• willmore
    • 7 years ago

    This has been widely discussed in other venues. The belief is that Apple is in a unique position to do this as they already have a strong set of relationships with the content providers due to their iTunes store experience.

    I’d argue that Netflix is in a good position, but, not being a hardware maker, they are at a disadvantage on this front.

    The only thing that can really be certain is that TV, as we know it, is going to change drastically in the next five years.

      • peartart
      • 7 years ago

      [quote<]The only thing that can really be certain is that TV, as we know it, is going to change drastically in the next five years.[/quote<] I was listening to the radio today and Al Gore was being interviewed about the sale of Current TV. He made the comment that cable networks wouldn't let them put a significant amount of programming on the internet, which he thought hurt their ability to draw in viewers. My point being, the content owners are big businesses with high value markets that they are trying protect and while as an industry wholesale change would probably create growth, as individual businesses there is a lot of risk, so they aren't totally wrong to be defensive. I think it's going to take a whole generation to destroy cable and satellite networks, unless Congress decides to completely rewrite copyright law (lol). Look at what Netflix has available to stream versus what it has available to mail, and even getting what they have is a struggle.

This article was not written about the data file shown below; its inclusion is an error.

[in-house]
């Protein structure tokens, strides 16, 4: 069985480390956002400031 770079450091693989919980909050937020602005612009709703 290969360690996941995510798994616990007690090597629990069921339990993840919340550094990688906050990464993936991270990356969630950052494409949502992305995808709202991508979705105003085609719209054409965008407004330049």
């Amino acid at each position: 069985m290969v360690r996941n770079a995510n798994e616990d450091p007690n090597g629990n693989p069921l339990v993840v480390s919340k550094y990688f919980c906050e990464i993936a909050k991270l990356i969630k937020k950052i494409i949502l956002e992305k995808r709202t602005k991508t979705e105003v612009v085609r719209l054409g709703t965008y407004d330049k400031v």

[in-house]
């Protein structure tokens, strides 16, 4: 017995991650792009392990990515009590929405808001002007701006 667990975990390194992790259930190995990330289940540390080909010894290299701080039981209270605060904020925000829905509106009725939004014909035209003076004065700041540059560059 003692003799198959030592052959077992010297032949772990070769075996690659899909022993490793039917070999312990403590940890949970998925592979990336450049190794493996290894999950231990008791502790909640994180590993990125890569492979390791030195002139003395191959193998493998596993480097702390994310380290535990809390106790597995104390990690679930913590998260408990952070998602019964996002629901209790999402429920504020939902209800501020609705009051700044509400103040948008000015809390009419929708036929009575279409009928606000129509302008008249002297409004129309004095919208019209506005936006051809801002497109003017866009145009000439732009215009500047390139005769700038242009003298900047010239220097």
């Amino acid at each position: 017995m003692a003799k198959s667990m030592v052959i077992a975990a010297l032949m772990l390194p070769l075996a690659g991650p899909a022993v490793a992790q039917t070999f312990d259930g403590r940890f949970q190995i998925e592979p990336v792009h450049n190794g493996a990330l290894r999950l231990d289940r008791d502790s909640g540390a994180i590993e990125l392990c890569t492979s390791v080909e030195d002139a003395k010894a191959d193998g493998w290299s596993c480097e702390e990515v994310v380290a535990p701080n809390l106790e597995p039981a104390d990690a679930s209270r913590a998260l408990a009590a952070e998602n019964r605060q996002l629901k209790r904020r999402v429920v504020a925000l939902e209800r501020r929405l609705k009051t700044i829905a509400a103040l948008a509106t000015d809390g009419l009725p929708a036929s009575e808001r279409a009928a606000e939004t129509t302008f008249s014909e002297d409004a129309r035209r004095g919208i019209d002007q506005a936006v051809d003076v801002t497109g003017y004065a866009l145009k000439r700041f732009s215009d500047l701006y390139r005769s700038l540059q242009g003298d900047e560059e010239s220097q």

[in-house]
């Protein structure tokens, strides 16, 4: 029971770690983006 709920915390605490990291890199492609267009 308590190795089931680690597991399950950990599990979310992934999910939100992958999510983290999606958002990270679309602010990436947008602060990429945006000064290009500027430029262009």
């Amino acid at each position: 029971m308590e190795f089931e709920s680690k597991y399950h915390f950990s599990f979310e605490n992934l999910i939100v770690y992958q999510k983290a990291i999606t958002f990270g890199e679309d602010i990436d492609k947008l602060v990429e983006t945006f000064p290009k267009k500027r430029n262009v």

• RDFSteve
        • 7 years ago

        But the cable companies aren’t content owners – the studios are. Right now, the cable companies have the studios by the short-n-curlies, because the studios have no other source of revenue. It’ll take some small studios who aren’t being picked up by the cable companies to start monetizing their internet offerings before the larger studios break their addiction to cable.

          • Kougar
          • 7 years ago